Besides the IKEA effect, how IKEA designs its store layouts has also largely contributed to its success. Stores are designed in a circular format and use a one-way system. Because of the circular design, buyers can’t see what is coming next & fear they’ll miss out on something they need if they don’t continue to the end. The stores have potential escape points throughout them, but using them would mean customers miss several sections, and they take that risk infrequently. And since it would take extra effort to revisit a particular item later, customers are inclined to pick them up when they see it. In 2019 alone, around 1 billion people worldwide visited such IKEA stores designed to maximize customer spending. The number of visits reduced to 825 million and 775 million in 2020 & 2021 respectively, partly due to the COVID-19 pandemic.
To get potential buyers to spend more time shopping, IKEA stores also feature restaurants. You might think that luring people to shop more by providing eatery options is a common feature among offline brands today. Still, it wasn’t as common back when IKEA incorporated the idea in its marketing mix.
As we’ve seen, low-cost flat-pack furniture & well-designed stores unique store designs played a significant role in making IKEA a big player in the furniture industry in the offline-dominated, pre-internet era. But in recent years, IKEA has also adapted to the new age digital world.
In FY20, e-commerce accounted for more than 16% of total retail sales compared to 10% in FY19. This sharp increase in online sales was mainly due to the coronavirus, but IKEA had incorporated the online channel as a part of its sales mix before the pandemic. In FY21, the online segment contributed to 26% of IKEA sales.
As part of its digital transformation strategy, IKEA also launched an augmented reality app that buyers can use to visualize how a piece of furniture would look in their homes.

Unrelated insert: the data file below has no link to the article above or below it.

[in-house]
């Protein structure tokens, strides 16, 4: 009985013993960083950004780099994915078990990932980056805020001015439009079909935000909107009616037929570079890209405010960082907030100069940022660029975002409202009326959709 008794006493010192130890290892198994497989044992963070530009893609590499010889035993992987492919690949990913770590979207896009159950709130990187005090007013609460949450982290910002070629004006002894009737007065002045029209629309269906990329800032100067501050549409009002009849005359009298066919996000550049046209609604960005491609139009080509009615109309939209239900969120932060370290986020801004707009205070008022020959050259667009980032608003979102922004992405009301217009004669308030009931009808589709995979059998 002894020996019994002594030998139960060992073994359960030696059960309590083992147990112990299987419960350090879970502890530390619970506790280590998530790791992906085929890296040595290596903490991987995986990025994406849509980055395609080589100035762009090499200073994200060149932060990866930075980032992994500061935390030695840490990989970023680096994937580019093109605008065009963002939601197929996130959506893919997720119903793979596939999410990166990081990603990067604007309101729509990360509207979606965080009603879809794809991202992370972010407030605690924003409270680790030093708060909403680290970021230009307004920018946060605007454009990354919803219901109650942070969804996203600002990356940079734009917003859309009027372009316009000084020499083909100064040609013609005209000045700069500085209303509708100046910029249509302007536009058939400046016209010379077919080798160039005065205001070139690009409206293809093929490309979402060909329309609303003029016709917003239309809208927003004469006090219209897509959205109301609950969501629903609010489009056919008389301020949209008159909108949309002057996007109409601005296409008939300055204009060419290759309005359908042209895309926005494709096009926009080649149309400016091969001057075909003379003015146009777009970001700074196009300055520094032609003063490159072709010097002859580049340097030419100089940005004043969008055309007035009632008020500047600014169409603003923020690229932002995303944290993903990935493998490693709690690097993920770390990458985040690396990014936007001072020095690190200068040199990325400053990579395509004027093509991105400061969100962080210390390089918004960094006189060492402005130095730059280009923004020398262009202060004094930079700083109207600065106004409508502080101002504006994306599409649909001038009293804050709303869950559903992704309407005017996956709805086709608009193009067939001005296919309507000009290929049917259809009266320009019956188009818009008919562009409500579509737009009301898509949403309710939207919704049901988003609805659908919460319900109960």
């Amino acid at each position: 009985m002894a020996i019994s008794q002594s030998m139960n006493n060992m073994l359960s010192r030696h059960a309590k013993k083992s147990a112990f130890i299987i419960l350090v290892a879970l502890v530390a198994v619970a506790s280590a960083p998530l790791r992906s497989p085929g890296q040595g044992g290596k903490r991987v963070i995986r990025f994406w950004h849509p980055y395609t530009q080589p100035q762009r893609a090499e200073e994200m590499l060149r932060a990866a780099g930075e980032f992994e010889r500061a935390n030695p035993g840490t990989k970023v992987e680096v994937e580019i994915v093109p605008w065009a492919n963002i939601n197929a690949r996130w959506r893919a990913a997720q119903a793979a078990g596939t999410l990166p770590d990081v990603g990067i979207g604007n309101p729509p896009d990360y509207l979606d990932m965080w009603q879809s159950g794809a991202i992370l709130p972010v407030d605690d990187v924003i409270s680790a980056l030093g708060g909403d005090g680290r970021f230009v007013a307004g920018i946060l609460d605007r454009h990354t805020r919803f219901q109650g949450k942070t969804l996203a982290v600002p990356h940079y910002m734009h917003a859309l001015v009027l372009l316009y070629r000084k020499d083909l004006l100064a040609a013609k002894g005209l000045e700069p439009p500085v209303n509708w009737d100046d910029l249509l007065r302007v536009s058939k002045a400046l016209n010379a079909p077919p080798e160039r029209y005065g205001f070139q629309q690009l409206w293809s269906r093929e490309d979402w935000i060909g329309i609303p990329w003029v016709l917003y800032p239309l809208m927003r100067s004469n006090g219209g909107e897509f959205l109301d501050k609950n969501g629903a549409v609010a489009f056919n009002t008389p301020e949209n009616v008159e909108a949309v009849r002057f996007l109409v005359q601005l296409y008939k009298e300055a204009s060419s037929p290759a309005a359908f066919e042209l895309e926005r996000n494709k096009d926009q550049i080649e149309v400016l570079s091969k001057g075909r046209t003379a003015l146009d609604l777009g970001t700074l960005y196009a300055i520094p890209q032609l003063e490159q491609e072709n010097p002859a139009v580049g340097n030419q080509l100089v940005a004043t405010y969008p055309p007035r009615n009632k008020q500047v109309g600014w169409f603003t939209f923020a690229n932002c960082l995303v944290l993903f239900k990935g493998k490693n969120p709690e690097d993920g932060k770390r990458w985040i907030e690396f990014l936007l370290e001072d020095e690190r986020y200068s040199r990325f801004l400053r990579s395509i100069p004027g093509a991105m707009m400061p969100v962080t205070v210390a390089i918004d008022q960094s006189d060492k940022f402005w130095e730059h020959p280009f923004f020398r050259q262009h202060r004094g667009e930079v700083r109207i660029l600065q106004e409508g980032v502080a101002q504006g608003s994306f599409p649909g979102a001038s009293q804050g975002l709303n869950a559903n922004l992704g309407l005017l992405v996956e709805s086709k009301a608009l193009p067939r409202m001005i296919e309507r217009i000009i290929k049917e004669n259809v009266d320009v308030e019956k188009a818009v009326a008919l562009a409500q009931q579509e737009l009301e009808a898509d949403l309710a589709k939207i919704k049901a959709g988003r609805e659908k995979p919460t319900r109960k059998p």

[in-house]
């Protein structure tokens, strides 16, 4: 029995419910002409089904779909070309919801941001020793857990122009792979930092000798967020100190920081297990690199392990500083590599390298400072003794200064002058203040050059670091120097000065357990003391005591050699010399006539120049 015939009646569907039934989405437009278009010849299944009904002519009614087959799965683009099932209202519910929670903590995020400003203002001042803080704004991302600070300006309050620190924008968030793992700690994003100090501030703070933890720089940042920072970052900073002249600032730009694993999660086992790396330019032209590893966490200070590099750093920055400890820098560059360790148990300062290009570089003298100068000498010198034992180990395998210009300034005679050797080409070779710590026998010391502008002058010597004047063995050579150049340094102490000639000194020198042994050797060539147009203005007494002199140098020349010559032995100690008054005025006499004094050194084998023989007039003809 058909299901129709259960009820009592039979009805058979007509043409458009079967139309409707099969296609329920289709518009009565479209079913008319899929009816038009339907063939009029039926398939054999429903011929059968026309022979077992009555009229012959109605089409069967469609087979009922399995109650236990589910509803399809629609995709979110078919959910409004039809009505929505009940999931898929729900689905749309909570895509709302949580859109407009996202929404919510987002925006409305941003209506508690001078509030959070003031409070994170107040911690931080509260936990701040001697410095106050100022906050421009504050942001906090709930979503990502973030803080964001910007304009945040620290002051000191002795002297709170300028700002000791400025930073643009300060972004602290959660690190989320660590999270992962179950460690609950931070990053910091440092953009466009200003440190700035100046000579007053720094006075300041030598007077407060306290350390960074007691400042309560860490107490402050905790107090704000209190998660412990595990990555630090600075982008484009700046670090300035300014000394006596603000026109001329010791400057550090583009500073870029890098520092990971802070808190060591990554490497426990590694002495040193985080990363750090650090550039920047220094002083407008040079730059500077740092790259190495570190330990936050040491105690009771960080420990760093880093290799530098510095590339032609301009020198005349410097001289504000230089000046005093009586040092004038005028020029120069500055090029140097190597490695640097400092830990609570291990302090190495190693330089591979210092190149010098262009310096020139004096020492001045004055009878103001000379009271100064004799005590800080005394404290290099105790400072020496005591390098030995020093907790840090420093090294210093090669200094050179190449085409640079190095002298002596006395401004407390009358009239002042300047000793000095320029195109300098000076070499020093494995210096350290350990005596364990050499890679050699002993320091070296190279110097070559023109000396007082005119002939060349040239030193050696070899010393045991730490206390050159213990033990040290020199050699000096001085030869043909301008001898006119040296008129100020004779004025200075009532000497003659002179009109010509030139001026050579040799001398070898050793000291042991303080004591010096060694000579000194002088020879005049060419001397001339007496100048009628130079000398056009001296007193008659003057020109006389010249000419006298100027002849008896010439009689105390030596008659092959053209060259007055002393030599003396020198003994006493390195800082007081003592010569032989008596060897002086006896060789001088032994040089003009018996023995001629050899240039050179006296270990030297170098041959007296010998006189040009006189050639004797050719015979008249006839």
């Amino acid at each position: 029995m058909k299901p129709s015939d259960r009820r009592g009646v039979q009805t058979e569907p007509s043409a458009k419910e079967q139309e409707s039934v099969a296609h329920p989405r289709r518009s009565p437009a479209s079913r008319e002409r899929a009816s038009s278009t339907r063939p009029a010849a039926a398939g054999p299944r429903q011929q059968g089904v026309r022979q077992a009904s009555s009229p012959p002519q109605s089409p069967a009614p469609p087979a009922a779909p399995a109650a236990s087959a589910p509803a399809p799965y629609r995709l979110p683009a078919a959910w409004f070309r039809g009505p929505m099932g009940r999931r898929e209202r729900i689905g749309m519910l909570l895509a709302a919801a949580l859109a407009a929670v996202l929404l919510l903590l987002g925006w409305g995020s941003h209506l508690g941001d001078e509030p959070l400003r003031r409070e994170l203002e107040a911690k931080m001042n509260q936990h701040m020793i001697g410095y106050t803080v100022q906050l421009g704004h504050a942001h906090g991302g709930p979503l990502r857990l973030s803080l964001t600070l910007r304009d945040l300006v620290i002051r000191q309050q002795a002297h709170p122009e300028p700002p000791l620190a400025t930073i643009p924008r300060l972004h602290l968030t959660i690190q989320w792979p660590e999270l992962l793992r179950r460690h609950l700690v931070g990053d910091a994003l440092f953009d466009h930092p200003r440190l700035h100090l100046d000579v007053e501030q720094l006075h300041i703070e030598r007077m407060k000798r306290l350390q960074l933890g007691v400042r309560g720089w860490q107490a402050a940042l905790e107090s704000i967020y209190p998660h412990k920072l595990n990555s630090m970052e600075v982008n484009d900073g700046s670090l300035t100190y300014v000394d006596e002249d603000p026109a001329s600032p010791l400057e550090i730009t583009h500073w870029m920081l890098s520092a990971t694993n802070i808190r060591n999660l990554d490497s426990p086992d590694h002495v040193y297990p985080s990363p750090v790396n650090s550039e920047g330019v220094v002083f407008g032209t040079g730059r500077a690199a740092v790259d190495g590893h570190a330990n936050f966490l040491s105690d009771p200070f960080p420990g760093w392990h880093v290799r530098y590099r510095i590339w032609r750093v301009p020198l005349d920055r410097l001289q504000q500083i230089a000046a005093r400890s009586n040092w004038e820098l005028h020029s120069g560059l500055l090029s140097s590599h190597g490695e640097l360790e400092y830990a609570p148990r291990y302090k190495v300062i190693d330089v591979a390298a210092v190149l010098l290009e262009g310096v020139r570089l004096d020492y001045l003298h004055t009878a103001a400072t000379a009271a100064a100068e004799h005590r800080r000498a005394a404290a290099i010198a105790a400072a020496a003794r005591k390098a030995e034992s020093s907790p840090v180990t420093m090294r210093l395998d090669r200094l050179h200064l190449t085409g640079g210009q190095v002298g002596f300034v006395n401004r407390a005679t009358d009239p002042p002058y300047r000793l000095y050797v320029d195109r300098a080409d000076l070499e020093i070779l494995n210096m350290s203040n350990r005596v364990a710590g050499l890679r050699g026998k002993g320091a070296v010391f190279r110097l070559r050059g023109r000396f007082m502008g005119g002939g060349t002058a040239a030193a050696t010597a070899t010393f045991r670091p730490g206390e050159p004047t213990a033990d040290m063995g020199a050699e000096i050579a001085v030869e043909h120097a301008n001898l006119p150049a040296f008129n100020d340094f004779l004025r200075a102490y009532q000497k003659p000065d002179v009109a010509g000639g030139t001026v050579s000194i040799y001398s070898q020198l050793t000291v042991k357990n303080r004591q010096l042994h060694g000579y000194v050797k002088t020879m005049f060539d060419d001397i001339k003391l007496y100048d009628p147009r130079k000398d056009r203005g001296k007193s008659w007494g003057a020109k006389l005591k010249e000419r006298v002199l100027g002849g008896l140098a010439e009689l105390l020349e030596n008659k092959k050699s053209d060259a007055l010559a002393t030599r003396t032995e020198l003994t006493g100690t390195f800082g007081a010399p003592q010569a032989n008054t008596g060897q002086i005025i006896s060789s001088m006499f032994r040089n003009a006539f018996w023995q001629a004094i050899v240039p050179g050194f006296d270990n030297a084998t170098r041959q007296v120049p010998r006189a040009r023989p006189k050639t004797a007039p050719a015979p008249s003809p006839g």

IKEA Business Model
IKEA makes money from two different sources: an offline franchise-driven setup & a direct-to-consumer online setup. In the franchise setting, IKEA charges an annual fee of 3% on net sales to franchisees. Apart from franchise fees, IKEA also makes money from wholesale selling of IKEA products to franchisees & other income. The other income mainly revenue consists of money generated from the IKEA catalogue and other marketing materials created for IKEA retailers.
As of FY21, IKEA franchisees operated 458 traditional IKEA stores in 61 markets as well as several test locations. In FY22 IKEA franchisees will enter three more
new markets: Puerto Rico, the Philippines, and Oman. IKEA owns and operates only one store by itself (non-franchise) in the Netherlands.
In FY21, IKEA made EUR 25.6 billion in revenue from franchise fees, sales of goods, and other income, up from the 23.6 billion made in FY20. Here’s a segment-wise breakdown of revenue.
However, if we were to include the income from IKEA’s online division and services to customers, total sales in FY21 amounted to EUR 41.9 million. In FY20 & FY19, IKEA’s total revenue stood at EUR 39.6 million and EUR 41.3 million.
Being a traditional offline retailer, IKEA was a little late to adopt the relatively newer strategy of making acquisitions to retain market share and expand market dominance.
Nevertheless, IKEA has made three acquisitions since 2017, namely Task Rabbit, Geomagical, and Veja Mate. To explain what the three companies do briefly, task rabbit connects customers who need a helping hand to assemble furniture with contractors, Geomagical is an augmented reality home designing tool & Veja Mate is an offshore wind farm supposed to help IKEA reach its sustainability targets.